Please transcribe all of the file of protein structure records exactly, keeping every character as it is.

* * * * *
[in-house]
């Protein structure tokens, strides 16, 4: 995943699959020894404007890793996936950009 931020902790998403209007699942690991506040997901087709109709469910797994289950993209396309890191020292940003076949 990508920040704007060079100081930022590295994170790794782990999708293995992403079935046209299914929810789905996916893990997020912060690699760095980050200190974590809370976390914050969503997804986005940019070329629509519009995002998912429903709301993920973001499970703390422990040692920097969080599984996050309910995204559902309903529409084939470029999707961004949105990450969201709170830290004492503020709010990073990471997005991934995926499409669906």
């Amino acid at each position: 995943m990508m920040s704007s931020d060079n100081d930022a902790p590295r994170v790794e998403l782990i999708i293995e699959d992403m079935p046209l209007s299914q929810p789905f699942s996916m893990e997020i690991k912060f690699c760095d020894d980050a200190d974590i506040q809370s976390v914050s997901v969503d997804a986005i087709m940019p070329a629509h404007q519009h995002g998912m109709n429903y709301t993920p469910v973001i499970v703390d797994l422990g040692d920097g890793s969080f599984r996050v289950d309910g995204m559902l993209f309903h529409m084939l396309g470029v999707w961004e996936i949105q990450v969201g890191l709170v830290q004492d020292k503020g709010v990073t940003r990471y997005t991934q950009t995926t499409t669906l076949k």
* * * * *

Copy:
[in-house]
């Protein structure tokens, strides 16, 4: 995943699959020894404007890793996936950009 931020902790998403209007699942690991506040997901087709109709469910797994289950993209396309890191020292940003076949 990508920040704007060079100081930022590295994170790794782990999708293995992403079935046209299914929810789905996916893990997020912060690699760095980050200190974590809370976390914050969503997804986005940019070329629509519009995002998912429903709301993920973001499970703390422990040692920097969080599984996050309910995204559902309903529409084939470029999707961004949105990450969201709170830290004492503020709010990073990471997005991934995926499409669906």
């Amino acid at each position: 995943m990508m920040s704007s931020d060079n100081d930022a902790p590295r994170v790794e998403l782990i999708i293995e699959d992403m079935p046209l209007s299914q929810p789905f699942s996916m893990e997020i690991k912060f690699c760095d020894d980050a200190d974590i506040q809370s976390v914050s997901v969503d997804a986005i087709m940019p070329a629509h404007q519009h995002g998912m109709n429903y709301t993920p469910v973001i499970v703390d797994l422990g040692d920097g890793s969080f599984r996050v289950d309910g995204m559902l993209f309903h529409m084939l396309g470029v999707w961004e996936i949105q990450v969201g890191l709170v830290q004492d020292k503020g709010v990073t940003r990471y997005t991934q950009t995926t499409t669906l076949k």